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Hill Resignation Moves CA-25 to Lean Democrat

Wasserman Photo
October 28, 2019

Democratic Rep. Katie Hill's exit from Congress following her acknowledgment of an inappropriate relationship with a campaign staffer and the unauthorized publication of nude photos is an explosive end to a quick political rise. Now a special election in this traditionally GOP but Democratic-trending northern LA County seat could be competitive.

In 2018, as an anti-homelessness non-profit executive and openly bisexual 31-year-old first-time candidate, Hill raised $8.4 million, beat out her party's previous nominee in the primary and unseated GOP Rep. Steve Knight by nine points. She'd been chosen as the freshman co-representative to leadership and vice chair of the House Oversight Committee. Now she's set to resign by the end of the week.

Under California law, Democratic Gov. Gavin Newsom must schedule a special all-party primary election within 140 days of declaring a vacancy, which could allow it to coincide with the state's Super Tuesday presidential primary on March 3. But if no candidate receives more than 50 percent, the top two finishers — regardless of party — would advance to a general election to be held within 180 days.

Luckily for Democrats, the 25th CD's trend line favors them. In 2012, it voted for Mitt Romney 50 percent to 48 percent but voted for Hillary Clinton 50 percent to 43 percent in 2016. In 2012, Republicans held a 39 percent to 35 percent registration advantage. Today, the district is 43 percent white and 38 percent Hispanic, and Democrats hold a 36 percent to 32 percent registration edge.



However, northern LA County still sees itself as culturally a world apart from downtown LA. The Antelope Valley has an agricultural heritage and the aerospace and defense industries are major economic drivers (for many years, GOP House Armed Services Chair Buck McKeon held this seat). In 2016, Knight survived largely by casting his Democratic opponent as a Beverly Hills lawyer and carpetbagger.

And, some Republicans believe they already have the perfect candidate in Iraq veteran Mike Garcia, a Santa Clarita native who became one of the first Super Hornet strike fighter pilots in the Navy. As a ten-year Raytheon executive and a Hispanic step-son of an LAPD officer, he could appeal outside the GOP base and already had $322,000 at the end of September to take on Hill.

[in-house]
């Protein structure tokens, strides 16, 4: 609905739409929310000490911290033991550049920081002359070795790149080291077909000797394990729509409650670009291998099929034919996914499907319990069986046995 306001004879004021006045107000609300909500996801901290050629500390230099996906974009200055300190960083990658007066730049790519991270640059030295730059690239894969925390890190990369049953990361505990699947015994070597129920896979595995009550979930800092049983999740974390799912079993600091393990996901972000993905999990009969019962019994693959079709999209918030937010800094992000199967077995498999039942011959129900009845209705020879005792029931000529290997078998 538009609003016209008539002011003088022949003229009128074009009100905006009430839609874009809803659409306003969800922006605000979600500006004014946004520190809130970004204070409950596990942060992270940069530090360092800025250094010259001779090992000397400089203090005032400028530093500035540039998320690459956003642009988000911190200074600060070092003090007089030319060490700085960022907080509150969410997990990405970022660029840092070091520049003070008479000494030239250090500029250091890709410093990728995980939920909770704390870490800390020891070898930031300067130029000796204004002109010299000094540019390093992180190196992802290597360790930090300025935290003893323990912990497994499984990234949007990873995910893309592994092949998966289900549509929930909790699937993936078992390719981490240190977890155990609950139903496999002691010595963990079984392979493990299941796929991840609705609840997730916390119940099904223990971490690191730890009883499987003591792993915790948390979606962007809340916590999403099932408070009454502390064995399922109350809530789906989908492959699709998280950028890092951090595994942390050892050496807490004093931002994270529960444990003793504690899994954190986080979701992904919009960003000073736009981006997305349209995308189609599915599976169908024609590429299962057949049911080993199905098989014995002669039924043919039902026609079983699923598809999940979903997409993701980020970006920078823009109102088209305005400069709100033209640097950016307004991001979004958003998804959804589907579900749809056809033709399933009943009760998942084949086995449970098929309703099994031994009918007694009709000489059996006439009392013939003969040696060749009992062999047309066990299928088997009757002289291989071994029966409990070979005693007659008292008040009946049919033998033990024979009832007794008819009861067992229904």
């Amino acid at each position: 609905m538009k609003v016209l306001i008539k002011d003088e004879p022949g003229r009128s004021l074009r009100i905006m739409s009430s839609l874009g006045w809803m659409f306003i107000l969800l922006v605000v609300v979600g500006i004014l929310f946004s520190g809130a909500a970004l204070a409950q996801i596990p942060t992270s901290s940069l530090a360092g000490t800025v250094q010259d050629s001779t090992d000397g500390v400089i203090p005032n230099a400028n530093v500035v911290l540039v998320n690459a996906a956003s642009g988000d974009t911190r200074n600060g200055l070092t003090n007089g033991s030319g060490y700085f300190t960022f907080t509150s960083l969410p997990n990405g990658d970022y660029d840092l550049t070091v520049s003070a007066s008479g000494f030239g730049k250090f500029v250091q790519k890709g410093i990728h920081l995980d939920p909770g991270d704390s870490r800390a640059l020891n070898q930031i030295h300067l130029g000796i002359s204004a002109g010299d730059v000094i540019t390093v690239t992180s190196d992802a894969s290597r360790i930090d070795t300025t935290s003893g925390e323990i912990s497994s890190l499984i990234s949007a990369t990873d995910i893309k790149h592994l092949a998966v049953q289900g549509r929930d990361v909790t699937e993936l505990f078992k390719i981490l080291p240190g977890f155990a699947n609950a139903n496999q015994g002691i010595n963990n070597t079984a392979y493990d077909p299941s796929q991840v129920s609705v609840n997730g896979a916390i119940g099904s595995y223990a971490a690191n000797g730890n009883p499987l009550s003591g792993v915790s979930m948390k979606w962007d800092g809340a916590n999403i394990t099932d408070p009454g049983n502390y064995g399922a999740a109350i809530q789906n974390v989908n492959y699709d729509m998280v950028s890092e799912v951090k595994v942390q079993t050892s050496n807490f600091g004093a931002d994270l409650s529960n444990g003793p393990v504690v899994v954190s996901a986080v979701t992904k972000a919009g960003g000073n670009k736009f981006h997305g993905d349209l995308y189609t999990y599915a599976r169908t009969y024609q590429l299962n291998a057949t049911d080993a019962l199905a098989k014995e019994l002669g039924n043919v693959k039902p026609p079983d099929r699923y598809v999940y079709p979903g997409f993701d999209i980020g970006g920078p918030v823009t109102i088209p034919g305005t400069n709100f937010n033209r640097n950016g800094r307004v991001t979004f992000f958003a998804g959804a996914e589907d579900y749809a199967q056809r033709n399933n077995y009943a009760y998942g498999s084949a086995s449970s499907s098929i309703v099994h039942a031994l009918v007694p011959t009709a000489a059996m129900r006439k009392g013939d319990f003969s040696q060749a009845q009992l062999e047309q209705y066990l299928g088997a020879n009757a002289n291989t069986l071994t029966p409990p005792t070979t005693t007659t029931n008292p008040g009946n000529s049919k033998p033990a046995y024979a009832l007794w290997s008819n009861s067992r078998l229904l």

Fortunately for Democrats, they already have a strong contender in Assemblywoman Christy Smith, who announced her candidacy on Monday. The former U.S. Department of Education analyst and Newhall School Board president defeated a GOP incumbent in 2018 and represents nearly three fifths of the 25th CD, including Santa Clarita and Simi Valley. But there may be others.

One statewide Democrat rumored to be interested is Secretary of State Alex Padilla, who served as LA City Council president last decade but now lives in the 25th CD. Another Democratic possibility is former NASA chief of staff and current Virgin Galactic CEO George Whitesides, who heads up Sir Richard Branson's human spaceflight venture and lives in the Antelope Valley.

Padilla would bring immediate name ID and party endorsements to the race, which could be especially beneficial if the special primary coincides with the high-turnout Democratic presidential primary. But he could also be vulnerable to the "career politician" and "LA Democratic machine" labels if he were to advance to a runoff against Garcia or GOP Lancaster Councilwoman Angela Underwood-Jacobs.

Despite her tabloid-worthy personal tribulations, Hill had $1.5 million on hand and started as a strong favorite for reelection in a high-turnout presidential year. Republicans gripe Democrats' newly legal ballot-harvesting operation has hastened their Golden State losses, but a special election could create a unique opportunity. The 25th CD moves from Likely to Lean Democrat.

Image: Photo by Caroline Brehman/CQ Roll Call via AP Images